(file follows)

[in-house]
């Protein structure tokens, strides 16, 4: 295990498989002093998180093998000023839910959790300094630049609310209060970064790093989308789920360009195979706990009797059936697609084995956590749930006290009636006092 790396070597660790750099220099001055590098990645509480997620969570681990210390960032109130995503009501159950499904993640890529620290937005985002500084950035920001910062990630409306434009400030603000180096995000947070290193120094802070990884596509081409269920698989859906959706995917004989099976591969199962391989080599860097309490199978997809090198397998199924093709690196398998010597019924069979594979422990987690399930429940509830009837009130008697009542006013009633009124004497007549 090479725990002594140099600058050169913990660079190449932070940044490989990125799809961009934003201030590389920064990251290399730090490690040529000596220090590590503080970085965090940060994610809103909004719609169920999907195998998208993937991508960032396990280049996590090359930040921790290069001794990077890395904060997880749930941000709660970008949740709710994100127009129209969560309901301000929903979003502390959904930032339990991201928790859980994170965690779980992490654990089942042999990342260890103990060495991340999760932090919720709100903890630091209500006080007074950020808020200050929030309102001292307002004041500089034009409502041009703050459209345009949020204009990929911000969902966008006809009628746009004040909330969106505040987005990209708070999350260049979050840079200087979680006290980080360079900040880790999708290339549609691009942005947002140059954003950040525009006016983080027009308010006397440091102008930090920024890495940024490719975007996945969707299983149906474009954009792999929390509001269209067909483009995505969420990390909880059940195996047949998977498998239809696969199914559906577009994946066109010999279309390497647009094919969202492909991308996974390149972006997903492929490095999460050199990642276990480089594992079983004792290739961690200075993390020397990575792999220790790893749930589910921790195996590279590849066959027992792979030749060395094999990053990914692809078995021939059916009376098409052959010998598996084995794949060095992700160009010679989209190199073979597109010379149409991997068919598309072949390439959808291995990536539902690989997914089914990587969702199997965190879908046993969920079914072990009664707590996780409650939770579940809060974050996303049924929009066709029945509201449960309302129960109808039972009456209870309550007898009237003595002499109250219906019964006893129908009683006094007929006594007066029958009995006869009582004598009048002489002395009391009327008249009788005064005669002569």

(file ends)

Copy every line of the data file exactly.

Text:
[in-house]
């Protein structure tokens, strides 16, 4: 295990498989002093998180093998000023839910959790300094630049609310209060970064790093989308789920360009195979706990009797059936697609084995956590749930006290009636006092 790396070597660790750099220099001055590098990645509480997620969570681990210390960032109130995503009501159950499904993640890529620290937005985002500084950035920001910062990630409306434009400030603000180096995000947070290193120094802070990884596509081409269920698989859906959706995917004989099976591969199962391989080599860097309490199978997809090198397998199924093709690196398998010597019924069979594979422990987690399930429940509830009837009130008697009542006013009633009124004497007549 090479725990002594140099600058050169913990660079190449932070940044490989990125799809961009934003201030590389920064990251290399730090490690040529000596220090590590503080970085965090940060994610809103909004719609169920999907195998998208993937991508960032396990280049996590090359930040921790290069001794990077890395904060997880749930941000709660970008949740709710994100127009129209969560309901301000929903979003502390959904930032339990991201928790859980994170965690779980992490654990089942042999990342260890103990060495991340999760932090919720709100903890630091209500006080007074950020808020200050929030309102001292307002004041500089034009409502041009703050459209345009949020204009990929911000969902966008006809009628746009004040909330969106505040987005990209708070999350260049979050840079200087979680006290980080360079900040880790999708290339549609691009942005947002140059954003950040525009006016983080027009308010006397440091102008930090920024890495940024490719975007996945969707299983149906474009954009792999929390509001269209067909483009995505969420990390909880059940195996047949998977498998239809696969199914559906577009994946066109010999279309390497647009094919969202492909991308996974390149972006997903492929490095999460050199990642276990480089594992079983004792290739961690200075993390020397990575792999220790790893749930589910921790195996590279590849066959027992792979030749060395094999990053990914692809078995021939059916009376098409052959010998598996084995794949060095992700160009010679989209190199073979597109010379149409991997068919598309072949390439959808291995990536539902690989997914089914990587969702199997965190879908046993969920079914072990009664707590996780409650939770579940809060974050996303049924929009066709029945509201449960309302129960109808039972009456209870309550007898009237003595002499109250219906019964006893129908009683006094007929006594007066029958009995006869009582004598009048002489002395009391009327008249009788005064005669002569």